This is the first of a multi-paper series focusing on designing more effective Web services. While this first paper was developed in conjunction with Microsoft's patterns & practices team, future papers may include collaborations with other teams and individuals—both inside and outside of Microsoft.

Readers should exercise caution regarding the sample code developed for the SOA Design Principles Series. Sample code is provided for illustrative purposes only. Readers are encouraged to review, compile and learn from the code. Readers should avoid attempting to use any of the sample code in a production environment. MICROSOFT DISAVOWS ANY RESPONSIBILITY FOR DAMAGES IF READERS DECIDE TO USE ANY OF THE SAMPLE CODE IN A PRODUCTION ENVIRONMENT.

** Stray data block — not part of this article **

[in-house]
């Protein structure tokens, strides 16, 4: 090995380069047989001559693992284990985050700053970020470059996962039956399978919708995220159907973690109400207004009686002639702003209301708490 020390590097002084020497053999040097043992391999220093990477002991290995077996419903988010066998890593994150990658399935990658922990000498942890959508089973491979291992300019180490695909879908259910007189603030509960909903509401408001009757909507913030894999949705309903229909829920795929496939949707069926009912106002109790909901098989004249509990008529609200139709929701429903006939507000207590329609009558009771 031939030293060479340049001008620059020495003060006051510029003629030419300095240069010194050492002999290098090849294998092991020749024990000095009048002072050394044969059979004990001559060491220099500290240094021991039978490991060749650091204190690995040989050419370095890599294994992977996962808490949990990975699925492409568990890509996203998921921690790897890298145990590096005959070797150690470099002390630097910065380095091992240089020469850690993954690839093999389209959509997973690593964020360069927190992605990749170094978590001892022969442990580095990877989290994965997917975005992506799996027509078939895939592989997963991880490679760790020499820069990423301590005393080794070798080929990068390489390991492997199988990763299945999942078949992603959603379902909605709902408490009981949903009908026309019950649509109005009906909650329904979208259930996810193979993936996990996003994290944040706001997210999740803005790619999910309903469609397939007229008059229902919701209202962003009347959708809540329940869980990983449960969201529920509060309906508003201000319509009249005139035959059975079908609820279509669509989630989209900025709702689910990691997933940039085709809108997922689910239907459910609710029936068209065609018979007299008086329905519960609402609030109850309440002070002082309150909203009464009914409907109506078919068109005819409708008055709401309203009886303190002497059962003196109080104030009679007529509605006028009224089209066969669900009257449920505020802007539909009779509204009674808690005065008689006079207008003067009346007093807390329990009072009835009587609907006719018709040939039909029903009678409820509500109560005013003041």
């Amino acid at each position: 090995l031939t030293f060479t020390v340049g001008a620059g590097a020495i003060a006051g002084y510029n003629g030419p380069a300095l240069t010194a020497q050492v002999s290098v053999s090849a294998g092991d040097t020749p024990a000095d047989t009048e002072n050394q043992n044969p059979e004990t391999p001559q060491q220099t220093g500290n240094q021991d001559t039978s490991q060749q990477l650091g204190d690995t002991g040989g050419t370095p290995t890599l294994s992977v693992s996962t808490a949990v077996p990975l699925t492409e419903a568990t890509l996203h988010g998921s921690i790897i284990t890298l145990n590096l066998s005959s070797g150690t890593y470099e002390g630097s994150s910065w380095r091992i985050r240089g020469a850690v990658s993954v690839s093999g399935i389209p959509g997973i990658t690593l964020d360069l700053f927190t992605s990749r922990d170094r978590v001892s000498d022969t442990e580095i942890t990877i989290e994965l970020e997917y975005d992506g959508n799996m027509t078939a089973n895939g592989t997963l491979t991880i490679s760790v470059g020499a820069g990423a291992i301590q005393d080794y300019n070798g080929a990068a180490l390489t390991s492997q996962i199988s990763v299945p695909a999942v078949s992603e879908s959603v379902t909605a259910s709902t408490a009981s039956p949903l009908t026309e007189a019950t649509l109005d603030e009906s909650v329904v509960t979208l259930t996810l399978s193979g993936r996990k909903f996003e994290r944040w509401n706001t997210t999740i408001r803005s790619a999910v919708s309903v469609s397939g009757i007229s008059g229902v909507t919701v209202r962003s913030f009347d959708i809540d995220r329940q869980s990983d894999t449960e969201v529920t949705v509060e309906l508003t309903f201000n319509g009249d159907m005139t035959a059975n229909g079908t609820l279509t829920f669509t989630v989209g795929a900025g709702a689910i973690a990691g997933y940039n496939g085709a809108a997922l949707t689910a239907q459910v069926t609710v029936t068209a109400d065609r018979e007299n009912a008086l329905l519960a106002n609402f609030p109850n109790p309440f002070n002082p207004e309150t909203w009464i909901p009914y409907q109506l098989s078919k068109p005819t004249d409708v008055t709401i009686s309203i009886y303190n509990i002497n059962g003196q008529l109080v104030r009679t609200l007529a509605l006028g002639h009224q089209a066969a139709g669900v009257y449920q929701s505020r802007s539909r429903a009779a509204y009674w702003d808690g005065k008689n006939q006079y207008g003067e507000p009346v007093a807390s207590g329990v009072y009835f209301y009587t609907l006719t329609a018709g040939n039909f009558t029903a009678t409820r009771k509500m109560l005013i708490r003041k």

System requirements for the sample code:

  • Microsoft Windows XP (samples are untested on other platforms)
  • Microsoft .NET Framework 1.1
  • Microsoft Internet Information Server 6.0
  • Microsoft SQL Server or Microsoft Access
  • Microsoft Visual Studio 2003 is not required but will provide a better overall experience

While the sample code is not supported by Microsoft, the writers of this paper welcome your feedback.

Note   Since SOA is rapidly evolving, the papers and sample code in this series may be revised as the space continues to mature.

An Introduction to Service Oriented Architecture (SOA)